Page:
NIANTIC, Conn. (WTNH) — “We lost our son Brian in 2011 to suicide,” says Ann Dagle, whose son was just 19-years-old when he died. “Loved his classes, loved school but he struggled with anxiety and depression.”
A photograph of Brian, with his two dogs, inspired a memorial statue at McCook Park in Niantic which, in turn, helped shape the logo of Brian’s Healing Hearts Center for Hope & Healing.
“It all kind of came together,” says Dagle who opened the center to fill a void in the area. “Creating a space. People need a space to feel safe and grieve….we offer all kinds of support groups for all kinds of losses.”
A memory table shows lost loved ones. A serene garden provides peaceful reflection. The center also offers one-on-one therapy to those hurting….all for free.
“They shouldn’t have to worry about it during their grief, they shouldn’t have to worry about finances,” says Dagle, noting that’s why support is so important.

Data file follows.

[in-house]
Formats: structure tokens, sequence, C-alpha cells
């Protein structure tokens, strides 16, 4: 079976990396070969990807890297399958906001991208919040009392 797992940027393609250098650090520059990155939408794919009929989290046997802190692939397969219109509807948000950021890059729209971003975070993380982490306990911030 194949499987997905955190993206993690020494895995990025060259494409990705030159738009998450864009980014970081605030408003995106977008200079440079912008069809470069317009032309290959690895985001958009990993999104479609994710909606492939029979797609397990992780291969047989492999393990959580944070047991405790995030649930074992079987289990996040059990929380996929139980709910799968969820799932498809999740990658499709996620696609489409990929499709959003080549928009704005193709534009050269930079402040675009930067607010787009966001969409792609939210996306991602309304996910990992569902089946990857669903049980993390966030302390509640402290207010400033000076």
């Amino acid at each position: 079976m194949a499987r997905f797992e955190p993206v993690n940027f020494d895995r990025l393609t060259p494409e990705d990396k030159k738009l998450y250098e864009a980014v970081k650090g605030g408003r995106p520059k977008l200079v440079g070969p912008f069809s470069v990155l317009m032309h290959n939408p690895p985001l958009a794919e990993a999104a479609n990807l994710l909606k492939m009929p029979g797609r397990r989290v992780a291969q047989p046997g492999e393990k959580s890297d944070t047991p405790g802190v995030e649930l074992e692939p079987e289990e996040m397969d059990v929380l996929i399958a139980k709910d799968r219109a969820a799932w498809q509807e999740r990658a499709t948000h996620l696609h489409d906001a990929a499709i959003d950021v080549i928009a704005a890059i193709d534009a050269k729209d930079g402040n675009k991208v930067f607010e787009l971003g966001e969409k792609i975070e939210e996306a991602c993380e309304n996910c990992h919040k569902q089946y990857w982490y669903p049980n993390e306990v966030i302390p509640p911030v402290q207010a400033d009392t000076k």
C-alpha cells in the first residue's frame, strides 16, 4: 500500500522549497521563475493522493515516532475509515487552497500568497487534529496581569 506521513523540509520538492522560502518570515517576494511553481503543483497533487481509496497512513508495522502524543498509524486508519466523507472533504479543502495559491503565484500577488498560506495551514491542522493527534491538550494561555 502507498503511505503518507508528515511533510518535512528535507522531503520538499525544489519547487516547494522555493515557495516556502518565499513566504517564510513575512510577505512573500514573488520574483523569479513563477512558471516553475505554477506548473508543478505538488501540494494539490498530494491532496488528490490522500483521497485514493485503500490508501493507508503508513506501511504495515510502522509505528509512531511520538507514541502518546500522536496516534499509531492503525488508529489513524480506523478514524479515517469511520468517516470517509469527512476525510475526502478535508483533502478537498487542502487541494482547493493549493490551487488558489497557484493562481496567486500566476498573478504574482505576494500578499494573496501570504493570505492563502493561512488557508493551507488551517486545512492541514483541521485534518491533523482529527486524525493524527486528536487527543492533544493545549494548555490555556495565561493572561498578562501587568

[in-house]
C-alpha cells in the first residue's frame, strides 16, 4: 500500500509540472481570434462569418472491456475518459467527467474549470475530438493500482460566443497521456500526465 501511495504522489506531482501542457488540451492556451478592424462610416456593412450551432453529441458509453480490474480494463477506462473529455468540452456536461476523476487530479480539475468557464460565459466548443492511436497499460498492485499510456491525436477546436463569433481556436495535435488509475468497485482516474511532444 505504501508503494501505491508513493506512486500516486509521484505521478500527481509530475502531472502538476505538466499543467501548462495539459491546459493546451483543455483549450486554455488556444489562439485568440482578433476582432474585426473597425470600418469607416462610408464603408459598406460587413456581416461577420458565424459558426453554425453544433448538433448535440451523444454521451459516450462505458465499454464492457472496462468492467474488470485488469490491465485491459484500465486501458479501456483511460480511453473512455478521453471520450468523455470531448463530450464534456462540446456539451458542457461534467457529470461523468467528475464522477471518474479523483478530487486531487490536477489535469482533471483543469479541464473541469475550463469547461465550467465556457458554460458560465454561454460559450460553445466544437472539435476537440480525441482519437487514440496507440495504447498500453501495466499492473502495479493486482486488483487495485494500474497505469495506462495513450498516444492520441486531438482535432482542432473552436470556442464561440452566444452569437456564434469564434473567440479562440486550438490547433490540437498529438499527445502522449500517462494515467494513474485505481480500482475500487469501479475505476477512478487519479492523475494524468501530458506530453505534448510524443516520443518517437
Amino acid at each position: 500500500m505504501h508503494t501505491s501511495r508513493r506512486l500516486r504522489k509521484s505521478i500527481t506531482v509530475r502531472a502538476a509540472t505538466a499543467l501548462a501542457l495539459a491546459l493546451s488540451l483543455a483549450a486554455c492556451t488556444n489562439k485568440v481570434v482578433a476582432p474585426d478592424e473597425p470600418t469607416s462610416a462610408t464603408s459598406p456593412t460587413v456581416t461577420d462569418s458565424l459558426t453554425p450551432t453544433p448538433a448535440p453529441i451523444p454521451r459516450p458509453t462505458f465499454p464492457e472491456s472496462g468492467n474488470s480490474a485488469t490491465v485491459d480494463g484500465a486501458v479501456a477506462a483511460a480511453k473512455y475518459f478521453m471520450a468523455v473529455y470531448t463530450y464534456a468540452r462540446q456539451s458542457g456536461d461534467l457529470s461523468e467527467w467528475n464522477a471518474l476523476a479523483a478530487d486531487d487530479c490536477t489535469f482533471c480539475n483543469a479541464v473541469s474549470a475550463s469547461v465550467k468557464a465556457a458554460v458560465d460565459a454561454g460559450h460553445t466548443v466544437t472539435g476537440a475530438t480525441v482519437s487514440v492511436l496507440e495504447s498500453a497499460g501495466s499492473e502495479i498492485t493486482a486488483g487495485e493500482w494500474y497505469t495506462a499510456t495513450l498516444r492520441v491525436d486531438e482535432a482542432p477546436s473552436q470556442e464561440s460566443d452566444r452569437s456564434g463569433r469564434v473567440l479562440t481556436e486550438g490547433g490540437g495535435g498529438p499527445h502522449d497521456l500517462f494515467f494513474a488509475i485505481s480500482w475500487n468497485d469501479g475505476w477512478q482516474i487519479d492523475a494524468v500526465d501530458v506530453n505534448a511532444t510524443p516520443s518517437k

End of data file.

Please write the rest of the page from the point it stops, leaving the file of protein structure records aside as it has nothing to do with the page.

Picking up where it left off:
The Jingle Bell 5K is the organization’s biggest fundraiser. The annual event is still happening this December with a rolling start and a virtual component in the time of the COVID-19 pandemic.
“It’s a really fun, uplifting event where the community comes out and supports us,” says Dagle.
After a pause, in-person grief groups are starting-up again with safety protocols in place. “The human connection is a powerful thing, it’s a beautiful thing, especially during grief,” says Dagle, certified in grief work.
She aims to break the stigma and believes progress has been made in the last decade: “It’s OK not to be OK and it’s OK to ask for help.”
But, she says, more must be done. So, she’ll continue her work with Brian in her heart.
“That’s why I do this,” she says. “I do it for him and it helps me.”
The Niantic Jingle Bell 5K takes place Saturday, Dec. 12. Click here for information.